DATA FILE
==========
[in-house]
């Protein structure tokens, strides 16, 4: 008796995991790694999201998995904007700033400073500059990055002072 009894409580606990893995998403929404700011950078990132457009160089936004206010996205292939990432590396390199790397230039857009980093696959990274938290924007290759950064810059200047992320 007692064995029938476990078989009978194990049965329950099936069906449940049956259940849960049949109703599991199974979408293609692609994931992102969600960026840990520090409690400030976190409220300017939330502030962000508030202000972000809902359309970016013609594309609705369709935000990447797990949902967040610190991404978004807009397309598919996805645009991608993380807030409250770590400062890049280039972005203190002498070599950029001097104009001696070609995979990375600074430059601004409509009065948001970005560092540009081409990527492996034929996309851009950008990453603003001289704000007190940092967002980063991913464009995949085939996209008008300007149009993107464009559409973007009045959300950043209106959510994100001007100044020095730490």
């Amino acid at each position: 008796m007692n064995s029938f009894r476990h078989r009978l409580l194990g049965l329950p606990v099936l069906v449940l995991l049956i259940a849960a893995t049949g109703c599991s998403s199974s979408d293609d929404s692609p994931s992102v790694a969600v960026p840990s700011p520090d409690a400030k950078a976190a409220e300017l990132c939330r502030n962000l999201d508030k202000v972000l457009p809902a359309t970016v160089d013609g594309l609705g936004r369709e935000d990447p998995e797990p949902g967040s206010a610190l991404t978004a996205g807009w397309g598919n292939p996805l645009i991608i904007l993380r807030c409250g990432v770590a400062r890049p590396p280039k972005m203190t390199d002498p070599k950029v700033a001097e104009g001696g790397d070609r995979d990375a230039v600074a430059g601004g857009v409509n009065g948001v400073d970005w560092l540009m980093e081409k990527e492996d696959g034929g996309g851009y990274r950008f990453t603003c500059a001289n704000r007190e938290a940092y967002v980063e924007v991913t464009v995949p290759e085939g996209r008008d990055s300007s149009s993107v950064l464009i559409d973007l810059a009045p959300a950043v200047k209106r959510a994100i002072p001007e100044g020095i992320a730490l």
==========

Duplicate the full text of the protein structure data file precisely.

[in-house]
């Protein structure tokens, strides 16, 4: 008796995991790694999201998995904007700033400073500059990055002072 009894409580606990893995998403929404700011950078990132457009160089936004206010996205292939990432590396390199790397230039857009980093696959990274938290924007290759950064810059200047992320 007692064995029938476990078989009978194990049965329950099936069906449940049956259940849960049949109703599991199974979408293609692609994931992102969600960026840990520090409690400030976190409220300017939330502030962000508030202000972000809902359309970016013609594309609705369709935000990447797990949902967040610190991404978004807009397309598919996805645009991608993380807030409250770590400062890049280039972005203190002498070599950029001097104009001696070609995979990375600074430059601004409509009065948001970005560092540009081409990527492996034929996309851009950008990453603003001289704000007190940092967002980063991913464009995949085939996209008008300007149009993107464009559409973007009045959300950043209106959510994100001007100044020095730490």
């Amino acid at each position: 008796m007692n064995s029938f009894r476990h078989r009978l409580l194990g049965l329950p606990v099936l069906v449940l995991l049956i259940a849960a893995t049949g109703c599991s998403s199974s979408d293609d929404s692609p994931s992102v790694a969600v960026p840990s700011p520090d409690a400030k950078a976190a409220e300017l990132c939330r502030n962000l999201d508030k202000v972000l457009p809902a359309t970016v160089d013609g594309l609705g936004r369709e935000d990447p998995e797990p949902g967040s206010a610190l991404t978004a996205g807009w397309g598919n292939p996805l645009i991608i904007l993380r807030c409250g990432v770590a400062r890049p590396p280039k972005m203190t390199d002498p070599k950029v700033a001097e104009g001696g790397d070609r995979d990375a230039v600074a430059g601004g857009v409509n009065g948001v400073d970005w560092l540009m980093e081409k990527e492996d696959g034929g996309g851009y990274r950008f990453t603003c500059a001289n704000r007190e938290a940092y967002v980063e924007v991913t464009v995949p290759e085939g996209r008008d990055s300007s149009s993107v950064l464009i559409d973007l810059a009045p959300a950043v200047k209106r959510a994100i002072p001007e100044g020095i992320a730490l």